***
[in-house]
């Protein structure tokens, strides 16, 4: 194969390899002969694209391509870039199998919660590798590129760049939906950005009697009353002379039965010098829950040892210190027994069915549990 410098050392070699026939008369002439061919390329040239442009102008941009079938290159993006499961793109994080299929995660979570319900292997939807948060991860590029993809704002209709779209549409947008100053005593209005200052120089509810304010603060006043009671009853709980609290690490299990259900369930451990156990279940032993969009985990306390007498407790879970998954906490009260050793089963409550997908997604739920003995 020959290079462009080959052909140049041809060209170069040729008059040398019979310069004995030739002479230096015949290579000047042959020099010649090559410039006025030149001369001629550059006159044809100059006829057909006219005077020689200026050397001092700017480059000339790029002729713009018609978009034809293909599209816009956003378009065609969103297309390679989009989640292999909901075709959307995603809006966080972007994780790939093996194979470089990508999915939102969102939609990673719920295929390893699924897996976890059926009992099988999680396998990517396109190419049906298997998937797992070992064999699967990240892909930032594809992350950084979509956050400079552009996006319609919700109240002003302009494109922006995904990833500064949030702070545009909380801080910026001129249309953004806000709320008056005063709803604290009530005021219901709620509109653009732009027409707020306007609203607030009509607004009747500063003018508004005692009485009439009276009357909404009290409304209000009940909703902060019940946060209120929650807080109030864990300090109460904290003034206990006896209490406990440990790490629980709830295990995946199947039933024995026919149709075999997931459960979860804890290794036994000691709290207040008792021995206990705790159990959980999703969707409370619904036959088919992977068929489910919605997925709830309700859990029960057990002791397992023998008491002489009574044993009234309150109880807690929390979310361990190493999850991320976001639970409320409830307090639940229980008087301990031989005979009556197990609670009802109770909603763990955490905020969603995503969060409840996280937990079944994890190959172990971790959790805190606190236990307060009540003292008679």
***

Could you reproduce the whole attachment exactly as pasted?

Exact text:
[in-house]
């Protein structure tokens, strides 16, 4: 194969390899002969694209391509870039199998919660590798590129760049939906950005009697009353002379039965010098829950040892210190027994069915549990 410098050392070699026939008369002439061919390329040239442009102008941009079938290159993006499961793109994080299929995660979570319900292997939807948060991860590029993809704002209709779209549409947008100053005593209005200052120089509810304010603060006043009671009853709980609290690490299990259900369930451990156990279940032993969009985990306390007498407790879970998954906490009260050793089963409550997908997604739920003995 020959290079462009080959052909140049041809060209170069040729008059040398019979310069004995030739002479230096015949290579000047042959020099010649090559410039006025030149001369001629550059006159044809100059006829057909006219005077020689200026050397001092700017480059000339790029002729713009018609978009034809293909599209816009956003378009065609969103297309390679989009989640292999909901075709959307995603809006966080972007994780790939093996194979470089990508999915939102969102939609990673719920295929390893699924897996976890059926009992099988999680396998990517396109190419049906298997998937797992070992064999699967990240892909930032594809992350950084979509956050400079552009996006319609919700109240002003302009494109922006995904990833500064949030702070545009909380801080910026001129249309953004806000709320008056005063709803604290009530005021219901709620509109653009732009027409707020306007609203607030009509607004009747500063003018508004005692009485009439009276009357909404009290409304209000009940909703902060019940946060209120929650807080109030864990300090109460904290003034206990006896209490406990440990790490629980709830295990995946199947039933024995026919149709075999997931459960979860804890290794036994000691709290207040008792021995206990705790159990959980999703969707409370619904036959088919992977068929489910919605997925709830309700859990029960057990002791397992023998008491002489009574044993009234309150109880807690929390979310361990190493999850991320976001639970409320409830307090639940229980008087301990031989005979009556197990609670009802109770909603763990955490905020969603995503969060409840996280937990079944994890190959172990971790959790805190606190236990307060009540003292008679």